Articles | Volume 35, issue 5
Regular paper
07 Sep 2017
Regular paper |  | 07 Sep 2017

Statistical study of auroral omega bands

Noora Partamies, James M. Weygand, and Liisa Juusola

Abstract. The presence of very few statistical studies on auroral omega bands motivated us to test-use a semi-automatic method for identifying large-scale undulations of the diffuse aurora boundary and to investigate their occurrence. Five identical all-sky cameras with overlapping fields of view provided data for 438 auroral omega-like structures over Fennoscandian Lapland from 1996 to 2007. The results from this set of omega band events agree remarkably well with previous observations of omega band occurrence in magnetic local time (MLT), lifetime, location between the region 1 and 2 field-aligned currents, as well as current density estimates. The average peak emission height of omega forms corresponds to the estimated precipitation energies of a few keV, which experienced no significant change during the events. Analysis of both local and global magnetic indices demonstrates that omega bands are observed during substorm expansion and recovery phases that are more intense than average substorm expansion and recovery phases in the same region. The omega occurrence with respect to the substorm expansion and recovery phases is in a very good agreement with an earlier observed distribution of fast earthward flows in the plasma sheet during expansion and recovery phases. These findings support the theory that omegas are produced by fast earthward flows and auroral streamers, despite the rarity of good conjugate observations.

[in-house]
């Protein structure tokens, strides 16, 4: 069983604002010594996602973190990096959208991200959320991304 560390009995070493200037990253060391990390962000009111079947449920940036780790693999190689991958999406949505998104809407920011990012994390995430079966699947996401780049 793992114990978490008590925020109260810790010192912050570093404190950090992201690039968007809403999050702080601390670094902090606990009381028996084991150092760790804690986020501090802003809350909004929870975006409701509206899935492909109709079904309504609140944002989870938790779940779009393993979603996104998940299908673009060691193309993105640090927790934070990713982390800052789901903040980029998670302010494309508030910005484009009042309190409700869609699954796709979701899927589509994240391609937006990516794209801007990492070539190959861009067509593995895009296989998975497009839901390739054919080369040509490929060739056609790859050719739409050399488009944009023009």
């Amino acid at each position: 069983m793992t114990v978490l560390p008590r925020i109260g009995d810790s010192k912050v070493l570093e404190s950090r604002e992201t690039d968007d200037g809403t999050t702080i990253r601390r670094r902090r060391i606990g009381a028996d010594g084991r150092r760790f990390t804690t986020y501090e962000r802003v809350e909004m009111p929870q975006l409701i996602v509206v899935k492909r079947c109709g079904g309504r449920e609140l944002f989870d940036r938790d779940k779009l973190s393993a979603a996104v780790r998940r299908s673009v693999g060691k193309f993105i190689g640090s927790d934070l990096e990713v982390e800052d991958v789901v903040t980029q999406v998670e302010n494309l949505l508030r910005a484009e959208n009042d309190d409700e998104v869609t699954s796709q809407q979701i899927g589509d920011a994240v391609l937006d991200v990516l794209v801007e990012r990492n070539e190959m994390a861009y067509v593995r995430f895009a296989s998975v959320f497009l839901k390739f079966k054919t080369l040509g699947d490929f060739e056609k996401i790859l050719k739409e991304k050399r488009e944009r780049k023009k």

Short summary
Large-scale undulations of the diffuse aurora boundary, auroral omega bands, have been studied based on 438 omega-like structures identified over Fennoscandian Lapland from 1996 to 2007. The omegas mainly occurred in the post-magnetic midnight sector, in the region between oppositely directed ionospheric field-aligned currents, and during substorm recovery phases. The omega bands were observed during substorms, which were more intense than the average substorm in the same region.